What does pilot mean?

Definitions for pilot
ˈpaɪ lətpi·lot

Here are all the possible meanings and translations of the word pilot.

Princeton's WordNet

  1. pilot, airplane pilot(noun)

    someone who is licensed to operate an aircraft in flight

  2. pilot(noun)

    a person qualified to guide ships through difficult waters going into or out of a harbor

  3. pilot program, pilot film, pilot(noun)

    a program exemplifying a contemplated series; intended to attract sponsors

  4. original, archetype, pilot(noun)

    something that serves as a model or a basis for making copies

    "this painting is a copy of the original"

  5. pilot burner, pilot light, pilot(noun)

    small auxiliary gas burner that provides a flame to ignite a larger gas burner

  6. fender, buffer, cowcatcher, pilot(verb)

    an inclined metal frame at the front of a locomotive to clear the track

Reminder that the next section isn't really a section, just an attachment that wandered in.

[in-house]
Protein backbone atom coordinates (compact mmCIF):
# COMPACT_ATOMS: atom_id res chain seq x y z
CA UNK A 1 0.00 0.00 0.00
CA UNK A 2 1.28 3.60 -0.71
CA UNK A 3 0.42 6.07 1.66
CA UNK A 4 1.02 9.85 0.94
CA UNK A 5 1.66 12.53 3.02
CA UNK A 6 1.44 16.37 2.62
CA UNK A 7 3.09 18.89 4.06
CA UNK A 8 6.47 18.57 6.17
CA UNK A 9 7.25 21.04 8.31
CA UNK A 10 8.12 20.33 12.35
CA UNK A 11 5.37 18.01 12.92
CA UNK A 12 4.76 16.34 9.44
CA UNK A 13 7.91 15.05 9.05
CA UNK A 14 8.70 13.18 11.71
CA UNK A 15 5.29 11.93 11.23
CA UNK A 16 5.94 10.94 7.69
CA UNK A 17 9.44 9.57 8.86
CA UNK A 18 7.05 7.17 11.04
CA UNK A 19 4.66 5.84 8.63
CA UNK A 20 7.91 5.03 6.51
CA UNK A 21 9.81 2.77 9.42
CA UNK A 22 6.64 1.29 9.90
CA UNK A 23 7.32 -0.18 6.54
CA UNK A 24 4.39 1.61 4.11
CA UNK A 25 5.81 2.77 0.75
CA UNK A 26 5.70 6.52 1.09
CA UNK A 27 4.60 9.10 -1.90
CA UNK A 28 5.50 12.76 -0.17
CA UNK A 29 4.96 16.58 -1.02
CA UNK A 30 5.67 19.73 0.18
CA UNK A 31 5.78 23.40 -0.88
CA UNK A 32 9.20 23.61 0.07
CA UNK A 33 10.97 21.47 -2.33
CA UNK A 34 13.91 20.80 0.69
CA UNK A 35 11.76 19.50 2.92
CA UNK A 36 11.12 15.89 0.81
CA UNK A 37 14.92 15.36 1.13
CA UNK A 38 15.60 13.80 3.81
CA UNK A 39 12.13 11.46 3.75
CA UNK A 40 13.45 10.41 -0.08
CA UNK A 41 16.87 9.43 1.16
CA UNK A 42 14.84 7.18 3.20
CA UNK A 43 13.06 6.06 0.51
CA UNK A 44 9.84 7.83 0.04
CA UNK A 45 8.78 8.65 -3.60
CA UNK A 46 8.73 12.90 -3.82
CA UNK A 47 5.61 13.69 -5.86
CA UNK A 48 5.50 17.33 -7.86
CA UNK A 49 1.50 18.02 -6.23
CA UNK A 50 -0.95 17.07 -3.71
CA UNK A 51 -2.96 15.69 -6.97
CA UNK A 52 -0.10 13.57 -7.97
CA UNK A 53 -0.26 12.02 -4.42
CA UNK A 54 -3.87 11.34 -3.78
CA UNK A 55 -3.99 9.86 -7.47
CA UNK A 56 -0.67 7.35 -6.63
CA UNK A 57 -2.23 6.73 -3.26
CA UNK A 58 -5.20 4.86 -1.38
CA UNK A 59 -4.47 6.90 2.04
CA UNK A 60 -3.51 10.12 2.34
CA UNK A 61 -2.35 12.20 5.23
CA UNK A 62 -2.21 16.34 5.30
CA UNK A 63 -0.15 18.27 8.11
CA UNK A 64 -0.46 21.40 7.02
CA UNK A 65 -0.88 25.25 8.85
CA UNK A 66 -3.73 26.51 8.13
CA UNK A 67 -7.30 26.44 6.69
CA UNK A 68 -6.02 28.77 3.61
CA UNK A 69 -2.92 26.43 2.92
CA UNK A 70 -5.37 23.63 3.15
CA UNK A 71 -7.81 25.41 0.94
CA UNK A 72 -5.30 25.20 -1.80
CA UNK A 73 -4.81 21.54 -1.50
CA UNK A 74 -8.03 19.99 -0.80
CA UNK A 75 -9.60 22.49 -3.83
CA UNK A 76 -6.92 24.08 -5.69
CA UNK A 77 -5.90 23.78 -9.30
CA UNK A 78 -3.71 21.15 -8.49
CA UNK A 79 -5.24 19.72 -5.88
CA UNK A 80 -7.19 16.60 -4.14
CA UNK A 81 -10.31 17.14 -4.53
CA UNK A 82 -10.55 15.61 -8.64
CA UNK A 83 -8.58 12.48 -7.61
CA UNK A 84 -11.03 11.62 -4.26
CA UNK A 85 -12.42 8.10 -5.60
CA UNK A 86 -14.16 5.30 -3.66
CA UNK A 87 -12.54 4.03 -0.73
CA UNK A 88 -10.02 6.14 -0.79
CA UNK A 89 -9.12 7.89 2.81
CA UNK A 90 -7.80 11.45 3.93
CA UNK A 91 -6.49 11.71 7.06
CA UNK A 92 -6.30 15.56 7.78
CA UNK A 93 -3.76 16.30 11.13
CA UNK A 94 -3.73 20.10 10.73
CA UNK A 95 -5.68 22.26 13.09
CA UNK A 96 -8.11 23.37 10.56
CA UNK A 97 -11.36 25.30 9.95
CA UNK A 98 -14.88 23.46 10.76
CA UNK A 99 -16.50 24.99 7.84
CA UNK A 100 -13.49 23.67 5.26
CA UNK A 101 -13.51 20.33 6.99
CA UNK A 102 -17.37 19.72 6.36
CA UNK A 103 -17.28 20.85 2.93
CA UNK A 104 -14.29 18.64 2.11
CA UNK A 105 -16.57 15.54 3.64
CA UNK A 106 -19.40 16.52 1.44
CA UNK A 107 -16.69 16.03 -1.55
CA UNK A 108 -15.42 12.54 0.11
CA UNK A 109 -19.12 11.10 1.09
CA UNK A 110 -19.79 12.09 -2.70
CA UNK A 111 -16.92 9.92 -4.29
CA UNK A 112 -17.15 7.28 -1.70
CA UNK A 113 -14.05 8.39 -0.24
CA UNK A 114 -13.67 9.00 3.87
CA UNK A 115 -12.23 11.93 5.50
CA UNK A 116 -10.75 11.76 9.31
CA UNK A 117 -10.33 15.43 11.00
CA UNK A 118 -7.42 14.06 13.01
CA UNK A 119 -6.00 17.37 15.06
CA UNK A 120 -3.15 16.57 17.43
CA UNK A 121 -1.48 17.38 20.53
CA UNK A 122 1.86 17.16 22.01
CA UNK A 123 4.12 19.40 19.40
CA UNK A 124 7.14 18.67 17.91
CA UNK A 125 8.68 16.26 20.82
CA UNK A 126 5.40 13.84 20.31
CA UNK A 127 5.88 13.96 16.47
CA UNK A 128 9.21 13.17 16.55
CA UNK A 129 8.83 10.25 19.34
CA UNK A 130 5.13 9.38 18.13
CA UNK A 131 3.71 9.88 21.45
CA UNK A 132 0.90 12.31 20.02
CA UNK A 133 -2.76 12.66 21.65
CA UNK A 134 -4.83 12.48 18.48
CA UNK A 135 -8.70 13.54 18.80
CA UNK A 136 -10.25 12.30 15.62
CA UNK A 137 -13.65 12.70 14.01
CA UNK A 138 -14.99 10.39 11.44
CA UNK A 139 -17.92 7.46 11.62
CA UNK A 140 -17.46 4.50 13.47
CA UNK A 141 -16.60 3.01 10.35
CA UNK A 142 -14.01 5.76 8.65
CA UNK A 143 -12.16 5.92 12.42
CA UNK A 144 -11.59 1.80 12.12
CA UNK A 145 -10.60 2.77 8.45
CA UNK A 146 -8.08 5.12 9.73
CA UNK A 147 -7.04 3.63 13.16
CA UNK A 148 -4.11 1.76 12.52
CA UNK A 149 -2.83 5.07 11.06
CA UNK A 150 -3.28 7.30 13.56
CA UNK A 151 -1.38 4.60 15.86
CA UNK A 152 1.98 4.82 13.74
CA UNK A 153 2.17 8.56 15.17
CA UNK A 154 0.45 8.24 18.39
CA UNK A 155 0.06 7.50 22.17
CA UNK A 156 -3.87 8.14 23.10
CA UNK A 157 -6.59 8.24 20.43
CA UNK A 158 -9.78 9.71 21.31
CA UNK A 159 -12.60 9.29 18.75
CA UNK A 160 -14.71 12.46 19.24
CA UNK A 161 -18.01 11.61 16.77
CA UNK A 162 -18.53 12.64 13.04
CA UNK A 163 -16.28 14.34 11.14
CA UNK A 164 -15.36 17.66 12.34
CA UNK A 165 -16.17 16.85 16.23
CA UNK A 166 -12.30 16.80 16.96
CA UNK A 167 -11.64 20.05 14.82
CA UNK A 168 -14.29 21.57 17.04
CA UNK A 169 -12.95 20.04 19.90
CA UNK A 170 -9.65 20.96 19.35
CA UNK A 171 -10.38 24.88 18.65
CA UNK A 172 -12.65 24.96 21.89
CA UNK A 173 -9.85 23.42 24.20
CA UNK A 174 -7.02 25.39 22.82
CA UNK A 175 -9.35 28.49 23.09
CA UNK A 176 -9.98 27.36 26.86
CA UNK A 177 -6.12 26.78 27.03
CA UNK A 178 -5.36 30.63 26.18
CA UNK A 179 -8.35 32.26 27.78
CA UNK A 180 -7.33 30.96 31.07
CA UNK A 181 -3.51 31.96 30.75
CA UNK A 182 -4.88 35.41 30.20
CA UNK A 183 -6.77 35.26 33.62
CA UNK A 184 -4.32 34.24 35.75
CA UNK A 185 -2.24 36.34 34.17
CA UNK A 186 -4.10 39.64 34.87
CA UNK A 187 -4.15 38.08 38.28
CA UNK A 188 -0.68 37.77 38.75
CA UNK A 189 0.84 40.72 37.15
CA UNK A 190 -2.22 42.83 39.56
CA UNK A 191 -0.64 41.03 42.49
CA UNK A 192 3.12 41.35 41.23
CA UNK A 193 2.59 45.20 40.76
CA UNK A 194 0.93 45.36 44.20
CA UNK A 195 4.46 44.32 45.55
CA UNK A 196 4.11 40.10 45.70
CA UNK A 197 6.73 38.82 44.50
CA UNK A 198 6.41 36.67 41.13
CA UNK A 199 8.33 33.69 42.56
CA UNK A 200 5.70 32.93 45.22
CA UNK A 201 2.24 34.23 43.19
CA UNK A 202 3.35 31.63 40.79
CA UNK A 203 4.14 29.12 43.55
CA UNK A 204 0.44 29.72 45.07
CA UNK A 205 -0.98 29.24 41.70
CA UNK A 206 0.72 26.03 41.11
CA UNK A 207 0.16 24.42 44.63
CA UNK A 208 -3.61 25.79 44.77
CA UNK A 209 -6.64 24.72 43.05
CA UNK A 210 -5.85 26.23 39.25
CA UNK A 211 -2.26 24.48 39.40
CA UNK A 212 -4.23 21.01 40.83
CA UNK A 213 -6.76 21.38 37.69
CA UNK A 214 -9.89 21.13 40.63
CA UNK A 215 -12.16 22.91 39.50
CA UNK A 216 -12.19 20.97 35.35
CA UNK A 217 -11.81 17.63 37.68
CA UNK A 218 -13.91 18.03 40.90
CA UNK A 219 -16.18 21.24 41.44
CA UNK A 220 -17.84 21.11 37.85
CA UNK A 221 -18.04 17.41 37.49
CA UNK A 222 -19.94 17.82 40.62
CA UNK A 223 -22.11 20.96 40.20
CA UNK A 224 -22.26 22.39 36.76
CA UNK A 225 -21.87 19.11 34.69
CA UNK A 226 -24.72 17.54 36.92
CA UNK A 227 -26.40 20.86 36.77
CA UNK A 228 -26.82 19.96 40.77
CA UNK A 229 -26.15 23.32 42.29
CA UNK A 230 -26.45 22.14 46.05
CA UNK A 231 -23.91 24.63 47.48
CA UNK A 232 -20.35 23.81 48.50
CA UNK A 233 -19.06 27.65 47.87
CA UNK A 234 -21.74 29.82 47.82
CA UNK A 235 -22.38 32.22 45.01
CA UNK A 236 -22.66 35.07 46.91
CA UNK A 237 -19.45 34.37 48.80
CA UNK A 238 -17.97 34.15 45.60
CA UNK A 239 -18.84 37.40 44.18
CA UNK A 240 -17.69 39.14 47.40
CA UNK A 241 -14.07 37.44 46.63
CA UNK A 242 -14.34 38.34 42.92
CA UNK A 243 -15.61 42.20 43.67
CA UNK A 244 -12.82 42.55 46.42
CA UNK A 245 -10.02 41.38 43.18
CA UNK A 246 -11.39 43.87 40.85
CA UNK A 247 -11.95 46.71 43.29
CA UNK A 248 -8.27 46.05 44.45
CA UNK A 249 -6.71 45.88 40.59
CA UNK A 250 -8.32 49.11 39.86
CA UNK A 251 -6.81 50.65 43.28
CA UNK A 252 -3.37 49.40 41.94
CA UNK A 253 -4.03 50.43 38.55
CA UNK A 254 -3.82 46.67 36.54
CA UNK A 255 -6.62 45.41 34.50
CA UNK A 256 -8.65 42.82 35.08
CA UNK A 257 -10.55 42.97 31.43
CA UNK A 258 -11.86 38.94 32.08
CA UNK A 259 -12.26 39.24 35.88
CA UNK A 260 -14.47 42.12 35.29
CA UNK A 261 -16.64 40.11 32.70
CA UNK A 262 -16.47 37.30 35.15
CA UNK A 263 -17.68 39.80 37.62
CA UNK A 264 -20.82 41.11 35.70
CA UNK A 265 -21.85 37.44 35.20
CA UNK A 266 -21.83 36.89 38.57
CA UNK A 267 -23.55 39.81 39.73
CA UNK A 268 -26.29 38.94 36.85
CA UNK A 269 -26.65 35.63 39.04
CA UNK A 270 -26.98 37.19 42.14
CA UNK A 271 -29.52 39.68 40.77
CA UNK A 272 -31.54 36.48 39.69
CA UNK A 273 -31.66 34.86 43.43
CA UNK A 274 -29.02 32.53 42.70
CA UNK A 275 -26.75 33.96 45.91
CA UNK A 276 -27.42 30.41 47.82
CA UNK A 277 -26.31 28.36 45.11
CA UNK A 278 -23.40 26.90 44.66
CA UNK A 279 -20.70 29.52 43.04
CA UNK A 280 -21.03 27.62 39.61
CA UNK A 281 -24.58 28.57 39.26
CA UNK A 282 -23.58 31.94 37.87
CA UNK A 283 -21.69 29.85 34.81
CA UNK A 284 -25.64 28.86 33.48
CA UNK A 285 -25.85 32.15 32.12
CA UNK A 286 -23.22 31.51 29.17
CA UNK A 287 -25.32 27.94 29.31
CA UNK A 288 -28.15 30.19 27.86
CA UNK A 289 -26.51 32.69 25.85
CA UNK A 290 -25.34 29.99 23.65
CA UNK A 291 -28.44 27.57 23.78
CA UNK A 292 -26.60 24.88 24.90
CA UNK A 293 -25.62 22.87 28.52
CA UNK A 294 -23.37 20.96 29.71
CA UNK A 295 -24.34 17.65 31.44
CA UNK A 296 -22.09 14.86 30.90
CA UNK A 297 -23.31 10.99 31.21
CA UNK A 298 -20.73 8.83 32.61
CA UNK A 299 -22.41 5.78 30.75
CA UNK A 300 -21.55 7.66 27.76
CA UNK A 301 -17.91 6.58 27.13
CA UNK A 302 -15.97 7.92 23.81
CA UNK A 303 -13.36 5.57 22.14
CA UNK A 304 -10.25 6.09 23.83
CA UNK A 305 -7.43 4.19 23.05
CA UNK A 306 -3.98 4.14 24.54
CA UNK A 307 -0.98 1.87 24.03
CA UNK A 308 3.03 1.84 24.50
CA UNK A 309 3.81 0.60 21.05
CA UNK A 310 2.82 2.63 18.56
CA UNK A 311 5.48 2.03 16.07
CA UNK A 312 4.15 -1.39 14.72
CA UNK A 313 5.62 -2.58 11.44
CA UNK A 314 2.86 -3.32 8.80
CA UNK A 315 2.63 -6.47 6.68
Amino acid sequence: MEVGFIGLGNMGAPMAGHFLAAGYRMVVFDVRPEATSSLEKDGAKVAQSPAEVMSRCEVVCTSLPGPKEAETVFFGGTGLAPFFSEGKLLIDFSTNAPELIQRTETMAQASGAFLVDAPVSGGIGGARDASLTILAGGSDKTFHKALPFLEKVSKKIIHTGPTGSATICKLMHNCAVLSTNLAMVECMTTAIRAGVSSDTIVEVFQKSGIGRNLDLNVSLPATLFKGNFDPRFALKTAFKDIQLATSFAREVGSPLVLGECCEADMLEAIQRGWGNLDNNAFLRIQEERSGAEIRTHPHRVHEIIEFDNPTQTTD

7. fly, aviate, pilot(verb)

    operate an airplane

    "The pilot flew to Cuba"

  8. navigate, pilot(verb)

    act as the navigator in a car, plane, or vessel and plan, direct, plot the path and position of the conveyance

    "Is anyone volunteering to navigate during the trip?"; "Who was navigating the ship during the accident?"

GCIDE

  1. Pilot(n.)

    (Television) a filmed or taped episode of a proposed television series, produced as an example of the series. It may be shown only to those television broadcast executives who may decide whether to buy the rights to the series, or aired to test viewer reaction or to interest sponsors. Also called pilot film or pilot tape.

    Etymology: [F. pilote, prob. from D. peillood plummet, sounding lead; peilen, pegelen, to sound, measure (fr. D. & G. peil, pegel, a sort of measure, water mark) + lood lead, akin to E. lead. The pilot, then, is the lead man, i. e., he who throws the lead. See Pail, and Lead a metal.]

  2. Pilot(n.)

    (A

    Etymology: [F. pilote, prob. from D. peillood plummet, sounding lead; peilen, pegelen, to sound, measure (fr. D. & G. peil, pegel, a sort of measure, water mark) + lood lead, akin to E. lead. The pilot, then, is the lead man, i. e., he who throws the lead. See Pail, and Lead a metal.]